“While the impacts of oil spills are visually alarming with high local impact, far more oil enters the global oceans through other mechanisms. Local environmental impacts of oil spills will continue after the obvious tarry oil has been removed or dispersed. This is at least in part because some oil seems to usually remain hidden at depth in the sediments. The time this oil remains depends on the environment, with cold, low energy environments being the slowest to recover”.

“Dispersants when applied on reasonably fresh oil can disperse the oil though the water column. Dispersants do not change the amount of oil but they redistribute it. They can be used to alter the parts of the environment that are affected from surface creatures and sensitive shorelines to the water column and bottom creatures. Where they are used in deep water and high energy environments they also serve to spread the oil over a wider area (or volume), diluting it and reducing its immediate impact. Dispersants used to be quite toxic but now are considered to be much less toxic than the oil itself, so the main environmental decision regarding their use is determining where the oil will have least harm i.e. concentrated at the surface and on sensitive shorelines, or dispersed through the water column. There does not seem to be much evidence to indicate that dispersing oil leads to greater uptake by organisms, although this would be very hard to measure”.

“It seems that oil will eventually be broken down by natural processes including microbial activity. Microbial activity may be especially important after oil has entered habitats such as sub-surface sediments where physical weathering can no longer occur. It seems to be a long-term process as oil has been detected in sediments a decade after oil spills have occurred. The more volatile components of the oil are typically considered to be the most toxic, but they are also the components that will boil off or evaporate most rapidly. Typically heavier crudes hang around longer are harder to disperse and have a greater visual and aesthetic impact. Evaporation of the oil will be increased in warmer temperatures thus reducing impacts. Dispersion in the water column will be increased in high energy environments (such as high wave action) which will dilute the oil … reducing its local impact”.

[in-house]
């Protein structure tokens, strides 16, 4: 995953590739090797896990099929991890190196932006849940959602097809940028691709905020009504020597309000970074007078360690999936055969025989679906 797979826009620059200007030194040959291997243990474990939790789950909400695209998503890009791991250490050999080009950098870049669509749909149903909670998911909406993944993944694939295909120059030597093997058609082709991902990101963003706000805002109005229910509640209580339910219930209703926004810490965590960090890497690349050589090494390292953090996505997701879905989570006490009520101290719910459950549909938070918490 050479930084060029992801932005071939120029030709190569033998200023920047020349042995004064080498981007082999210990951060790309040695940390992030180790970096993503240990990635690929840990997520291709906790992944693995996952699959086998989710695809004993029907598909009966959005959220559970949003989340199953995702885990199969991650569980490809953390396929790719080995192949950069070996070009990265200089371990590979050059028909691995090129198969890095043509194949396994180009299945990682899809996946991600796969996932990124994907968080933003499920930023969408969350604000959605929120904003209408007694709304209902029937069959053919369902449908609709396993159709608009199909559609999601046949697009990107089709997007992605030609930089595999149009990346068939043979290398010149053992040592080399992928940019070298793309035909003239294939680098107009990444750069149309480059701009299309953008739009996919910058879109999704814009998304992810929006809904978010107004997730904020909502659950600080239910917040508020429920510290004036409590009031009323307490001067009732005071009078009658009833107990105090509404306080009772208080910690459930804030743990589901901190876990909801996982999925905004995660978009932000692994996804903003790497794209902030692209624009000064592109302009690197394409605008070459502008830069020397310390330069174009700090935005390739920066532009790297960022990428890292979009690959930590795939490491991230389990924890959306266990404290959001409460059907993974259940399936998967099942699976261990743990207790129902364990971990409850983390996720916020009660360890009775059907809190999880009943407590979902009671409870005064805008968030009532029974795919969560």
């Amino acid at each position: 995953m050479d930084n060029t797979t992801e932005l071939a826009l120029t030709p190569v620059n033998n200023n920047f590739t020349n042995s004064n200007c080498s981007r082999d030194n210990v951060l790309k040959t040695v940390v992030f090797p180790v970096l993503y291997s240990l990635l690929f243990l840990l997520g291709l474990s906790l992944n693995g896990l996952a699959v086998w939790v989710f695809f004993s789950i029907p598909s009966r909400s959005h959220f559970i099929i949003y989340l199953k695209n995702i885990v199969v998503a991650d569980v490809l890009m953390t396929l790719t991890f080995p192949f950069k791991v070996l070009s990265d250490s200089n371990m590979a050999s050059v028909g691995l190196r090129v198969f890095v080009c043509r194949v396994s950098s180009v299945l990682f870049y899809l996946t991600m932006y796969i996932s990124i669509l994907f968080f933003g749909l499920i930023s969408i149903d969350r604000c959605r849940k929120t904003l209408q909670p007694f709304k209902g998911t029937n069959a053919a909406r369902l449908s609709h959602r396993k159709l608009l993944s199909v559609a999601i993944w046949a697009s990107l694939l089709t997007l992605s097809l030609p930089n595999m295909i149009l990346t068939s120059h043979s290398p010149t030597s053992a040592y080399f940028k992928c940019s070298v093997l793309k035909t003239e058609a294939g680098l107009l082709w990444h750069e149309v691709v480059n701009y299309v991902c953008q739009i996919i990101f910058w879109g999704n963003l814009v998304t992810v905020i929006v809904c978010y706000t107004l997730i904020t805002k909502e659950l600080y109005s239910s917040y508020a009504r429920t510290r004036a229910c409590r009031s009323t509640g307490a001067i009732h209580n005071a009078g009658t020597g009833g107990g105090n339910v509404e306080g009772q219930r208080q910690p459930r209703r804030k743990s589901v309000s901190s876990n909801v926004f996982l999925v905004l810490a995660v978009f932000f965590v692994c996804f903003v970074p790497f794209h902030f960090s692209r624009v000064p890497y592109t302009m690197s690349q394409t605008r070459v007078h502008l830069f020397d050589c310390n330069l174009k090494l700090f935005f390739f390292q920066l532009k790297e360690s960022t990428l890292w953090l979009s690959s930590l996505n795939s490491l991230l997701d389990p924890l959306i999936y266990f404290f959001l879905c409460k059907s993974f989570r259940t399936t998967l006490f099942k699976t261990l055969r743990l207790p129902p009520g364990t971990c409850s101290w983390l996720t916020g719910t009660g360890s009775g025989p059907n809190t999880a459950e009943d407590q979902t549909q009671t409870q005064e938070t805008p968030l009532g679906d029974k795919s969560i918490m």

“In low energy environments, such as there is little opportunity for physical processes to operate. Areas of high tidal energy will again serve to spread and dilute the oil, but may make it harder to prevent the oil reaching sensitive areas. Spilt oil that remains at the surface will gradually be dispersed by natural physical processes at least in high energy environments. Oil that reaches low energy environments or gets buried in sediments may persist for several years”.

More on oil dispersants:

Last month, a project based out of the University of Houston in Texas was launched to research new types of oil dispersants that would be friendlier to the environment and appropriate for use in deep sea oil releases – such as that experience in the Deepwater Horizon spill in the Gulf of Mexico.

Ramanan Krishnamoorti, Professor of Chemistry at the University of Houston is leading the research. He said:

“Safety has been a big issue in dispersant technology. We already know they can be highly toxic, so the challenge is to make them less so. We hope to make safer and more efficient dispersants.

“My efforts will be focused on coming up with novel, particle-based and biological dispersants,” Krishnamoorti said. “I’ll be working on developing dispersants that we can use less of and are more biocompatible with the water, plant life and wildlife.”